During planning and design an environmental working group was established to meet regularly and discuss impacts and opportunities for the scheme. This included statutory bodies and key stakeholders such as voluntary groups and local charities. The working group continued into the construction stage and allowed for updates on the programme and gave a forum to address the Contractor directly.

In terms of innovation, one of the important neighbours on the scheme were the Whooper Swans. The Whooper swans are a selection feature of the Lough Neagh and Lough Beg Special Protected Area. The Lough Beg site is the single most important in Northern Ireland for the Whooper Swans who migrate south from Iceland for feeding every winter until their return trip in April.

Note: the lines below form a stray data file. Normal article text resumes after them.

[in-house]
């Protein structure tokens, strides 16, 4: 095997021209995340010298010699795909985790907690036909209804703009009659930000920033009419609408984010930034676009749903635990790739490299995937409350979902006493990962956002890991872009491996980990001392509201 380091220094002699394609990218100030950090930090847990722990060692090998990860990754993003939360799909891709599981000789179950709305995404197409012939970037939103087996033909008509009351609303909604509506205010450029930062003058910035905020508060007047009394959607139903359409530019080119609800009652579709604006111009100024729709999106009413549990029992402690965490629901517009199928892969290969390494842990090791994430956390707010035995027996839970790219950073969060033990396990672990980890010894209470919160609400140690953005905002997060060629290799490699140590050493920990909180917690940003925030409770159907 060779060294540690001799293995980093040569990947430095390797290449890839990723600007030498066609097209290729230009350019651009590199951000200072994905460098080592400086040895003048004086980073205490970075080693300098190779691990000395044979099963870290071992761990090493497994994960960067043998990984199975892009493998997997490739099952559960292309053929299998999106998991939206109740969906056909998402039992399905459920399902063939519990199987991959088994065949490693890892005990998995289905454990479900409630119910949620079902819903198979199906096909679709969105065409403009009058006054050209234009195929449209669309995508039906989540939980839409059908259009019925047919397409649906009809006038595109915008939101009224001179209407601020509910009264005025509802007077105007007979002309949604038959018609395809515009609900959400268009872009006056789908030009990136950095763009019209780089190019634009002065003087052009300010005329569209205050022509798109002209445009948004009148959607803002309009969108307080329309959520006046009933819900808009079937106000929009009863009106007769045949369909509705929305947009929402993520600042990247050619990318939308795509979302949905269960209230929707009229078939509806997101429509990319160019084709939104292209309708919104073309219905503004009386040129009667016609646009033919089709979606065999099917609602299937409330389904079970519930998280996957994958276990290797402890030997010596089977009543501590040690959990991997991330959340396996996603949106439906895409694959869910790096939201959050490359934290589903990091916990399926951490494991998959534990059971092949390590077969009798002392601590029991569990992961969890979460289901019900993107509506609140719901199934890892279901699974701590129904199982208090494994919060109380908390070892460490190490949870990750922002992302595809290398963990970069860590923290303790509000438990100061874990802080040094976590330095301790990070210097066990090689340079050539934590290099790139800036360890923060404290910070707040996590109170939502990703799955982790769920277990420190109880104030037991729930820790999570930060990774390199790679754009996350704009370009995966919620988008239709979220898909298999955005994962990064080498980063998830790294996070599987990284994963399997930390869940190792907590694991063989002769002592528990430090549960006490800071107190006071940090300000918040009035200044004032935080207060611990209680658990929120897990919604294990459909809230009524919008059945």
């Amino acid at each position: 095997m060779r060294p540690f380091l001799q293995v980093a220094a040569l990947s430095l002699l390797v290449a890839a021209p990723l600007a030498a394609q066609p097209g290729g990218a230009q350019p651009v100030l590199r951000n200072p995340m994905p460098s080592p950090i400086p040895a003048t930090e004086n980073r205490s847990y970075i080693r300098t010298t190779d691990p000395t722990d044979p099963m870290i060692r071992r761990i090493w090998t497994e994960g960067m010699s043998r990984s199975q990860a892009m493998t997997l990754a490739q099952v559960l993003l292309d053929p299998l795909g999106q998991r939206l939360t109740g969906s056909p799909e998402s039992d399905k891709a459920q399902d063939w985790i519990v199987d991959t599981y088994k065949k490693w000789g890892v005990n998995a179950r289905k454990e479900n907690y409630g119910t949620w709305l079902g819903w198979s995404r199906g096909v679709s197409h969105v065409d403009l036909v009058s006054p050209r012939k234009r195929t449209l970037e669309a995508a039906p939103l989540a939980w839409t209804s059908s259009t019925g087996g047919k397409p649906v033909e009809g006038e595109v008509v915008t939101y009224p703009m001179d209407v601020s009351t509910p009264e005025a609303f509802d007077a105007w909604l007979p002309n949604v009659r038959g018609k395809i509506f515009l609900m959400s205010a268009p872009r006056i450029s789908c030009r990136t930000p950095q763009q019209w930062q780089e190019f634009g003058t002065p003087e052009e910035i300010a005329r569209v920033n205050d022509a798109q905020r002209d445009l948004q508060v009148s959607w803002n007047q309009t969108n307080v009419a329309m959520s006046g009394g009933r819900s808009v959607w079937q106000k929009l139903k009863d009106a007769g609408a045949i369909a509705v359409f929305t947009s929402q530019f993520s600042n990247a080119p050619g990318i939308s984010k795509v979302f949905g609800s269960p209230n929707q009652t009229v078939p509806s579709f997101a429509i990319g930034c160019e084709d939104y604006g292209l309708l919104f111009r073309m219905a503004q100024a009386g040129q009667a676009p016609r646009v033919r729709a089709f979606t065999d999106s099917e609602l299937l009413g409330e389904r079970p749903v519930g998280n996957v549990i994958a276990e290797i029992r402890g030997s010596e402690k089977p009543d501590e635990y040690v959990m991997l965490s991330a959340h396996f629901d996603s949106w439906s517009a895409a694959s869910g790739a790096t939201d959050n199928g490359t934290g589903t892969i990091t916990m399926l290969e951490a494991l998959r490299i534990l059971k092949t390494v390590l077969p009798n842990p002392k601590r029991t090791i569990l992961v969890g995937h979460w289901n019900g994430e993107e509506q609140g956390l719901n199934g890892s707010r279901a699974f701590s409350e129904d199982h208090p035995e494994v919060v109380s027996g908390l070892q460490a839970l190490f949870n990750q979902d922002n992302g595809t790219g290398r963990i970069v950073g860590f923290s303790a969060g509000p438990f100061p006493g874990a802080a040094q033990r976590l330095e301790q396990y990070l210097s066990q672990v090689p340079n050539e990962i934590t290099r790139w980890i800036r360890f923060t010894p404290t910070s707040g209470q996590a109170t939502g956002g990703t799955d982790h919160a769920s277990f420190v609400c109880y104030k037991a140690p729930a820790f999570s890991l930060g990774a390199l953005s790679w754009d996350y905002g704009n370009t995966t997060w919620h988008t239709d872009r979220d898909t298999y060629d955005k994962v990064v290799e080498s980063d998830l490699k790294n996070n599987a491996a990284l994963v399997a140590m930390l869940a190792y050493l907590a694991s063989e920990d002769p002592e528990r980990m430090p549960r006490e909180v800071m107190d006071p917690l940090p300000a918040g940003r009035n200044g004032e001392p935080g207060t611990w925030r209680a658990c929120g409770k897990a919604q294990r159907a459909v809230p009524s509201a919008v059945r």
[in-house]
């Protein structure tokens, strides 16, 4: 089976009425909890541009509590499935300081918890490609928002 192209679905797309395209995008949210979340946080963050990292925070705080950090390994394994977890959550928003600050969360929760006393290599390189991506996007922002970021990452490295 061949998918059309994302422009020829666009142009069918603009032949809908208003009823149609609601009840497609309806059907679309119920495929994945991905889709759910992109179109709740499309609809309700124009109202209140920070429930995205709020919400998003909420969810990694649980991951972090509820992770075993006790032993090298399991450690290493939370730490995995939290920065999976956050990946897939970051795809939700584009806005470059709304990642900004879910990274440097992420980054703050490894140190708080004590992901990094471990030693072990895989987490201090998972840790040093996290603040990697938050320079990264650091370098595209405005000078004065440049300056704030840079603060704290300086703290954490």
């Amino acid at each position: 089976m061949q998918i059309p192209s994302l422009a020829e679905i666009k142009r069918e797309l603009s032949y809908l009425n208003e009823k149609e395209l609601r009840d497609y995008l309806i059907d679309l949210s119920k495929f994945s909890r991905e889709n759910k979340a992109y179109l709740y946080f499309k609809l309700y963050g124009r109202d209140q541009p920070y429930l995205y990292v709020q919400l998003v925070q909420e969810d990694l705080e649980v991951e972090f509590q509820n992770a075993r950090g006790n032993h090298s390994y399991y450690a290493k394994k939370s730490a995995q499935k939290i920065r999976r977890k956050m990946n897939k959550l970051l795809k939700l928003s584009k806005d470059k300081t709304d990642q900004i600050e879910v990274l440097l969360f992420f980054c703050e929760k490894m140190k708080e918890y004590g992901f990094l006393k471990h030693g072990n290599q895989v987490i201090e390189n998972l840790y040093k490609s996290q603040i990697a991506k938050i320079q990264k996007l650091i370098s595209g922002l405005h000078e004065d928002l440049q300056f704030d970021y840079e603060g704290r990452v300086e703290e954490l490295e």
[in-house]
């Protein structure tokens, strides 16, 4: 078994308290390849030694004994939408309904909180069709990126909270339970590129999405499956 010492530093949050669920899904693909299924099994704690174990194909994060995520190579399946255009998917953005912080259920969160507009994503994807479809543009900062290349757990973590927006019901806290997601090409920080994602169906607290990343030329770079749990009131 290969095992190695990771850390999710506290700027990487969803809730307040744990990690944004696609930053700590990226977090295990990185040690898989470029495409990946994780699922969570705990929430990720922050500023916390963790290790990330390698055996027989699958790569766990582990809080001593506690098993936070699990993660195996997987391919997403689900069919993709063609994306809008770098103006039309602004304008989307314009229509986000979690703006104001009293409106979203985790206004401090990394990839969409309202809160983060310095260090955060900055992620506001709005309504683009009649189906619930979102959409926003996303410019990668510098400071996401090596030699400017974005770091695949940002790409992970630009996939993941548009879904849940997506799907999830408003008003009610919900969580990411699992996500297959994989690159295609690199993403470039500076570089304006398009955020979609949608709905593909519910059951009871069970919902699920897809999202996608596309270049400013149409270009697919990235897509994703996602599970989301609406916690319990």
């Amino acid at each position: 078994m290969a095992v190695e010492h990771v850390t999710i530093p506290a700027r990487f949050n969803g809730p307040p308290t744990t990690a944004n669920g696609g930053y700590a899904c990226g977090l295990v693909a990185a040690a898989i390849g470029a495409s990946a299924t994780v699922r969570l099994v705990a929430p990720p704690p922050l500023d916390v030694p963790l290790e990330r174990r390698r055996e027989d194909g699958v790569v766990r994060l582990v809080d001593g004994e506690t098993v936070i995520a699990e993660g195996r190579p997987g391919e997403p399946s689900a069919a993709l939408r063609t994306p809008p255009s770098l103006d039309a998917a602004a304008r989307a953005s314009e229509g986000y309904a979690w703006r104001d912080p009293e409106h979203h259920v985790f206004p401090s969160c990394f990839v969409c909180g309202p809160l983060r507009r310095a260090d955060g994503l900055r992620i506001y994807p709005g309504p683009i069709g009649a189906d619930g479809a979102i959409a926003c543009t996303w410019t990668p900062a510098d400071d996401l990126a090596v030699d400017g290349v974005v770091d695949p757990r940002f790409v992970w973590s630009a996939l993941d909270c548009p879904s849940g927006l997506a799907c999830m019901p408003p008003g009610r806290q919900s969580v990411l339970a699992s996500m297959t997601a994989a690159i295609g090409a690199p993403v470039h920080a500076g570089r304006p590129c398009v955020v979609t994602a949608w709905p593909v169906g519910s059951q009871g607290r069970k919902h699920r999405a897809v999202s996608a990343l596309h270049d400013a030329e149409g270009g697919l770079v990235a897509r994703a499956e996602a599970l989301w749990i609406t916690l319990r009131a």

Protection of the overwintering Whooper Swan population was of paramount importance and was stressed throughout the initial Project EIA. GFJV supported the ‘Working Group’, consisting of representatives from RSPB, BTO, WWT and independent specialists who advised on the methodologies and working times to minimise the risk of disturbance and ways to enhance the local habitat to benefit the swans.

The Contractor therefore developed an innovative and detailed RAMS document in order to minimise any potential nuisance caused by construction activities and ensure that the Whooper Swans were not disturbed as far as possible.

The Whooper Swan Protocol was issued to all operatives wishing to enter the restricted zone during the embargo period of October to March. This was part of the mitigation to ensure that there was zero to negligible disturbance to the local whooper swan population. Contained within the protocol was the need for operatives to enter the site before first light, enter only on foot and do not wear PPE.

Protection of the overwintering Whooper Swan

Land use and Landscape

Following DRMB procedures a 3-stage process was followed for route selection. From the 8 routes initially considered, a preferred option was taken forward on the basis of an assessment and consultation process.